RICE Scoring Method

Product Planning

The RICE Scoring Model

The RICE Prioritization scoring model is a framework designed to help Product Managers make informed decisions about which products, features, and initiatives to prioritize on their roadmaps. Messaging-software maker Intercom developed the RICE prioritization model to facilitate and improve their team’s decision making power. Intercom’s team had worked with dozens of other prioritization models and were still unable to find one that gave a concrete scoring method to help the team determine which initiatives to prioritize in a clear and concrete manner. Thus, the RICE scoring system was created. 

What is the RICE Scoring Model?

RICE is an acronym that stands for Reach, Impact, Confidence, and Effort. By evaluating and scoring each of your competing ideas, you can come up with a concrete number to determine which initiatives should be prioritized and in which order. 

Reach – This determines how many people your initiative will reach in a given timeframe. Your specific initiative will determine the context of the reach. From there, determine how long you will monitor this reach and give your “reach” a total score. For example, we expect 1000 people to visit the site in 30 days. 

Impact – The number of people that take action on your initiative during the scheduled time frame. For example, from the 1000 people that traffic the site in 30 days, we are expecting 30 people to buy a product. The 30 people are the total measure of impact. 

Intercom’s five tier scoring system is helpful in measuring expected impact:

  • 3 = massive impact (XL)
  • 2 = high impact (L)
  • 1 = medium impact (M)
  • .5 = low impact (S)
  • .25 = minimal impact (XS)

Confidence – Your confidence score is a balanced measurement of the data you have to back up your potential Reach and Impact scores combined with your sense and intuition. For example, your analytics are showing that your traffic based on similar products should reach approx 1000 people in 30 days, and your gut tells you that your new product will get about 30 new buyers.

Intercom also created a scoring method for confidence scores.

  • 100% = high confidence
  • 80% = medium confidence
  • 50% = low confidence

Effort – So far we’ve covered reach, impact, and confidence which all reference a benefit to your product or initiative. Effort however, represents the cost of your initiative. For this reason, it takes a dominant role in determining your overall RICE score. A RICE score is essentially a simplified version of doing a cost-benefit analysis for your initiative or product. To determine your “effort” score you want to take a look at how many people it will take to complete each task and how much time it will take those people. For example, it will take 5 people, 6 months to complete this project. This clarifies and helps to determine your cost as well as your score. Use the same scoring system that was created for Reach.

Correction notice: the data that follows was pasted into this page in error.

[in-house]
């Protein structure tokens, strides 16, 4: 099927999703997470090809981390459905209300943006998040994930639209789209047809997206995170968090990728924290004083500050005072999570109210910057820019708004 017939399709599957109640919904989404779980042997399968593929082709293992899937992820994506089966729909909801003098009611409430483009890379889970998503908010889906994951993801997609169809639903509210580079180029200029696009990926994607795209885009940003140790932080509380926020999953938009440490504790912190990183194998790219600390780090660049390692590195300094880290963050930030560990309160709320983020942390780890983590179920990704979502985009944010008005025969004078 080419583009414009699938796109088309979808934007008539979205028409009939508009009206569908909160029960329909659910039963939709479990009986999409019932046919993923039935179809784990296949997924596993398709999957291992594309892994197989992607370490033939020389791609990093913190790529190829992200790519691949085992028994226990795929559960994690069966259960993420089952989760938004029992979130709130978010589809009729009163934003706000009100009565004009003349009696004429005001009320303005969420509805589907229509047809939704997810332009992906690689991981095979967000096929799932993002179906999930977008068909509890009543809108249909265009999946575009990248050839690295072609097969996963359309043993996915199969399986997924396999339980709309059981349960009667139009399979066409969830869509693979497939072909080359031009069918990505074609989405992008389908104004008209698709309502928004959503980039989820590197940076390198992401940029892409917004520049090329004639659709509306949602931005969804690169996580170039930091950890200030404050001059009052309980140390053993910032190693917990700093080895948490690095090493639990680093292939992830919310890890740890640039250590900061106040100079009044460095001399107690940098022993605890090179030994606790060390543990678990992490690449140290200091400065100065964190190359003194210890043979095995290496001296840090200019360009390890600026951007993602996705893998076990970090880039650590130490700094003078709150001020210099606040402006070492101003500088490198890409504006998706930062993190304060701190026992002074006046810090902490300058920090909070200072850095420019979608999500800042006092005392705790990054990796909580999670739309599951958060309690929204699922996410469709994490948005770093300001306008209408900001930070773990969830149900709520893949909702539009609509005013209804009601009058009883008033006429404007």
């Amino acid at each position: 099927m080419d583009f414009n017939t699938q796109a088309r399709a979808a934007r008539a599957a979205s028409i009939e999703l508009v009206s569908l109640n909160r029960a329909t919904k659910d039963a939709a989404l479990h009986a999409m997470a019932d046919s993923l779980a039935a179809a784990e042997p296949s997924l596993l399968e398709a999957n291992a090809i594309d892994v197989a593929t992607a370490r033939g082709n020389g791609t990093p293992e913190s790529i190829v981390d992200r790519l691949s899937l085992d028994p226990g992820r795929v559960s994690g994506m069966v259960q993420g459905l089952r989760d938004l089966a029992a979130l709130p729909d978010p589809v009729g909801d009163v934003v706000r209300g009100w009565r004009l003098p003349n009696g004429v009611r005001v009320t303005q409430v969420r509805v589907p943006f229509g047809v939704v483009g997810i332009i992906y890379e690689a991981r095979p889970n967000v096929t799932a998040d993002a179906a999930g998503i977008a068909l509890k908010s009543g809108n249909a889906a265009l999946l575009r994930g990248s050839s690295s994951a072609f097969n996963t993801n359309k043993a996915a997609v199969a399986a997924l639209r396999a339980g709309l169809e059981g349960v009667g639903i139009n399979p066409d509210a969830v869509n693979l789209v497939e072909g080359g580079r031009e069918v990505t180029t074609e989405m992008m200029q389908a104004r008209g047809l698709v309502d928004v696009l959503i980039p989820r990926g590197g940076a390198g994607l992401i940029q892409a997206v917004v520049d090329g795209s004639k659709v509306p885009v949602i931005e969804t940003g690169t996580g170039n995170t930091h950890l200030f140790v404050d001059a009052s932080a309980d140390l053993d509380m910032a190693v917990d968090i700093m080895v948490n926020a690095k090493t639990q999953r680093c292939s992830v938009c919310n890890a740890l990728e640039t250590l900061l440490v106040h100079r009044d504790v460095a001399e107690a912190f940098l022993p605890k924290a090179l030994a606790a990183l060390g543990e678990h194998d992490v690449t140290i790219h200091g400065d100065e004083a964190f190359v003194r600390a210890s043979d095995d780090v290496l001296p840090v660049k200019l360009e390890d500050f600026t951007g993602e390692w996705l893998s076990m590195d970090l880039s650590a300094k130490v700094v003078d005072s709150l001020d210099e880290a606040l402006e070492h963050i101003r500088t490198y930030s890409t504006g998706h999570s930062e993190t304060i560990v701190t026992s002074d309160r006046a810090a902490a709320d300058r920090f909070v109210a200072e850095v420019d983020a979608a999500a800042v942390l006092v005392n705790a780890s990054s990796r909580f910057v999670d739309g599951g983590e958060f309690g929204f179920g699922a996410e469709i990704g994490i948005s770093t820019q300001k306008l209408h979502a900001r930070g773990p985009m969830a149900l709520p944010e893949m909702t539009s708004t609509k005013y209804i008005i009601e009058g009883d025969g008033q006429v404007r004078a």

• 3 = massive impact
  • 2 = high impact
  • 1 = medium impact
  • .5 = low impact
  • .25 = minimal impact

Creating a score with RICE

To create your overall RICE score multiply all of your benefits and then divide your costs. 

Reach X Impact X Confidence (divided by) Effort = Total Score

For example, average Reach (3) X Average Impact (3) X High Confidence (100%) (5) (divided by)  Low Effort (2) = 22.5

Using RICE for Prioritization

Now that you have your total score of 22.5, you can create a RICE score for all of the other initiatives on your roadmap and prioritize them based on the total score. This framework creates and clear and consistent way for teams to objectively prioritize initiatives based on the overall value that they will generate. By creating a scoring system with the RICE scoring model it makes it clear to the whole team what order each initiative should be worked on eliminating competition from the team. 

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